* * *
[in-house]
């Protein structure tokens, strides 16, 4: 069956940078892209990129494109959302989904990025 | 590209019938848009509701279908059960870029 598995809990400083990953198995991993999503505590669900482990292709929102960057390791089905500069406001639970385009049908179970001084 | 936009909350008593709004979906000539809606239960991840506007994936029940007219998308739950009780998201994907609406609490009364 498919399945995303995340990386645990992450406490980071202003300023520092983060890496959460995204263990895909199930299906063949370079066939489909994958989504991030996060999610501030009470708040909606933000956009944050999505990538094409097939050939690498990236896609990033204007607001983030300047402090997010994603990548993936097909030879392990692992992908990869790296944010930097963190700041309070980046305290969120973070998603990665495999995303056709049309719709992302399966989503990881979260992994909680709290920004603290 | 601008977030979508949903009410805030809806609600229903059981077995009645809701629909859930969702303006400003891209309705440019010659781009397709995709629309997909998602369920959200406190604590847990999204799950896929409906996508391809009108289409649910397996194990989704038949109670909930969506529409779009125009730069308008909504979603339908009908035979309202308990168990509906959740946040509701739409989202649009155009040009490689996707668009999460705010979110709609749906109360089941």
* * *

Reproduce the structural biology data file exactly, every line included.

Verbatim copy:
[in-house]
């Protein structure tokens, strides 16, 4: 069956940078892209990129494109959302989904990025 | 590209019938848009509701279908059960870029 598995809990400083990953198995991993999503505590669900482990292709929102960057390791089905500069406001639970385009049908179970001084 | 936009909350008593709004979906000539809606239960991840506007994936029940007219998308739950009780998201994907609406609490009364 498919399945995303995340990386645990992450406490980071202003300023520092983060890496959460995204263990895909199930299906063949370079066939489909994958989504991030996060999610501030009470708040909606933000956009944050999505990538094409097939050939690498990236896609990033204007607001983030300047402090997010994603990548993936097909030879392990692992992908990869790296944010930097963190700041309070980046305290969120973070998603990665495999995303056709049309719709992302399966989503990881979260992994909680709290920004603290 | 601008977030979508949903009410805030809806609600229903059981077995009645809701629909859930969702303006400003891209309705440019010659781009397709995709629309997909998602369920959200406190604590847990999204799950896929409906996508391809009108289409649910397996194990989704038949109670909930969506529409779009125009730069308008909504979603339908009908035979309202308990168990509906959740946040509701739409989202649009155009040009490689996707668009999460705010979110709609749906109360089941």